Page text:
4.4.4 Imperialist Feminism and Liberalism

“Sgt. 1st Class Jeffrey Cesaitis secures a grape drying house before members of Provincial Reconstruction Team Zabul and the U.S. Department of Agriculture enter during a visit to a village near the city of Qalat, Zabul province, Afghanistan, May 8.” Photo Credit: US Army, 2011.

For many communities around the world, feminism is a dirty word, associated with Western imperialism and the imposition of foreign values. This is in part because, while feminist movements have taken great strides in addressing some forms of oppression, they have also been implicated in, or perpetuated, others. In this 2014 article for the London-based Open Democracy media organization, Deepa Kumar, Professor of Media Studies at Rutgers University, takes scathing aim at “colonial feminism.”

Read: Imperialist feminism and liberalism // Open Democracy

Guiding Questions:

  1. What is “gendered Orientalism” and how has it been used to justify military interventions and colonialism?
  2. Apply an intersectional lens to feminist debates before the US war on Afghanistan. What are the key overlapping identities held by Afghan women in this case? Would things have been different if groups working for women’s well-being in Afghanistan, the UK, and the US prioritized the needs of the women most affected by overlapping systems of oppression?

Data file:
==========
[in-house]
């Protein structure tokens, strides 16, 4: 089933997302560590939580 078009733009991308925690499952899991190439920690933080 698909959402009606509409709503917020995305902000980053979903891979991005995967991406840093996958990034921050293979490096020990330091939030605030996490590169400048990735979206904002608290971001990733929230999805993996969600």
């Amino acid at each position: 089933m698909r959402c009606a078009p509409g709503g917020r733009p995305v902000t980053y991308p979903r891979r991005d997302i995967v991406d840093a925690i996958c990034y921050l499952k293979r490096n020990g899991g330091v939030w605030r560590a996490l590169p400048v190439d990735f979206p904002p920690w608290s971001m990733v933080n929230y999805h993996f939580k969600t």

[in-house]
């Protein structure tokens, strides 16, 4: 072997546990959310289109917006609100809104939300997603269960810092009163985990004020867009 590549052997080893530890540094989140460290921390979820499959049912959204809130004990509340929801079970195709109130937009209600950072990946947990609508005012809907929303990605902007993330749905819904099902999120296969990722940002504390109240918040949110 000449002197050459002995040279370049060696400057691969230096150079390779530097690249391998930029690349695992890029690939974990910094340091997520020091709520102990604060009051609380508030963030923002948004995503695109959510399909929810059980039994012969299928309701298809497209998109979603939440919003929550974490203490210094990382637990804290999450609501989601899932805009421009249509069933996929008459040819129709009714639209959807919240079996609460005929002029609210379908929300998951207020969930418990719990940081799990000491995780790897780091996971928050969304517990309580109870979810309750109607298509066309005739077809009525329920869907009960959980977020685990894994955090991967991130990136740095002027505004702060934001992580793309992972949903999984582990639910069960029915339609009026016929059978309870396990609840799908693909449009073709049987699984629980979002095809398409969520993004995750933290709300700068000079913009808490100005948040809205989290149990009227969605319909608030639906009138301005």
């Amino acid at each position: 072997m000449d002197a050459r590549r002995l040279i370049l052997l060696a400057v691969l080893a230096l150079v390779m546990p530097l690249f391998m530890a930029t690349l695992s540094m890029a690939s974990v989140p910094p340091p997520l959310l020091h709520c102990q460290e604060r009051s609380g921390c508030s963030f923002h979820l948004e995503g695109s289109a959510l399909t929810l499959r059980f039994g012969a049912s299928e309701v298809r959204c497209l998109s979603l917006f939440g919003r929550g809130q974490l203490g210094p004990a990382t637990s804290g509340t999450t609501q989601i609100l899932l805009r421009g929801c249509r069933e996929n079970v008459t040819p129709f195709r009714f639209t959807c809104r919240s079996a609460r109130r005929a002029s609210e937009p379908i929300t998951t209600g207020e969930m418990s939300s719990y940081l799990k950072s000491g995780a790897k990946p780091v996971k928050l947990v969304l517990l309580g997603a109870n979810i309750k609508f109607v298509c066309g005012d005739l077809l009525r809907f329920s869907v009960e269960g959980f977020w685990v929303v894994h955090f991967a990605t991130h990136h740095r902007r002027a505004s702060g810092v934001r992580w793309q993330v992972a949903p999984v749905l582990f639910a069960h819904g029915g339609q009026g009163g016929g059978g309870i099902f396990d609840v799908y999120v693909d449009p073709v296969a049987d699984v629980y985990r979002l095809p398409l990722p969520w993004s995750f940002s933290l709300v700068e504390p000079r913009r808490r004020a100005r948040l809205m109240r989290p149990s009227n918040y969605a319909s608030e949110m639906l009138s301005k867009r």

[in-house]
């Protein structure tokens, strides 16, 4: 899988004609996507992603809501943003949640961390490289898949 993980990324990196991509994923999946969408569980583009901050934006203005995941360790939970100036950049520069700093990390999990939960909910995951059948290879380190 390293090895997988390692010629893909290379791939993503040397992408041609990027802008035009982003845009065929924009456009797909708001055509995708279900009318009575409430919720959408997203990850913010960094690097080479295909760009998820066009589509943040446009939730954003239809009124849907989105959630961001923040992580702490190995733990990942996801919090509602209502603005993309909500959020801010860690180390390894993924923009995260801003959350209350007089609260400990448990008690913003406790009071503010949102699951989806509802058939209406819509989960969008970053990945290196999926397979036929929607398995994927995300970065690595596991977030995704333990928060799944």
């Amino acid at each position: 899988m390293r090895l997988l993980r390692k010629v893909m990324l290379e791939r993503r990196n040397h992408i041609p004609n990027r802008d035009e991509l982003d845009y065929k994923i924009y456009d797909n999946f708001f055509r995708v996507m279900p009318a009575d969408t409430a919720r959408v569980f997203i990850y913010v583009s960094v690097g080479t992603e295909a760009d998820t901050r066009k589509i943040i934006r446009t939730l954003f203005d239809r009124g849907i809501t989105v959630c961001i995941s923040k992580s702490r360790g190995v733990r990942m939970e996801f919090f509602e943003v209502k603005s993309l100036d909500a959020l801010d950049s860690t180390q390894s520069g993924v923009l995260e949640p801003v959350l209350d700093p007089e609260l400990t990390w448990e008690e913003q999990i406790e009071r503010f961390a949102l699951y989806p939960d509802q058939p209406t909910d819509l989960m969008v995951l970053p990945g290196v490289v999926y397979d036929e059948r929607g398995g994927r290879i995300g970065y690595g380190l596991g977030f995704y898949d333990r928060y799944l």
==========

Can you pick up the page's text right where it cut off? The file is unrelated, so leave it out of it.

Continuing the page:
3. How have women’s rights been used in public relations campaigns to cover up other forms of oppression?


The following article, by Shenila Khoja-Moolji in 2016, explores the assumptions that underpin many humanitarian interventions that seek to improve girls’ well-being. She is now Assistant Professor of Gender, Sexuality, and Women’s Studies at Bowdoin College.


Read: For many women and girls the white, Western liberal ideal of girlhood is neither possible nor desired // LSE

Guiding Questions:

  1. What are the overlapping structures affecting girls on which international development campaigns focus?
  2. How does the hegemonic international development community’s view of “empowered, modern girlhood” compare with ideals of positive and healthy girlhood in your community?
  3. How can intersectional feminism be used to recognize the systemic problems that have a profound effect on girls’ well-being?
  4. How does applying an individual-responsibility lens “render invisible” the political and economic systems that endanger girls?
  5. Are these development campaigns “feminist?” Review the definition of feminism used in learning material 4.4.1 and the elements of feminist pedagogy in learning material 4.4.2.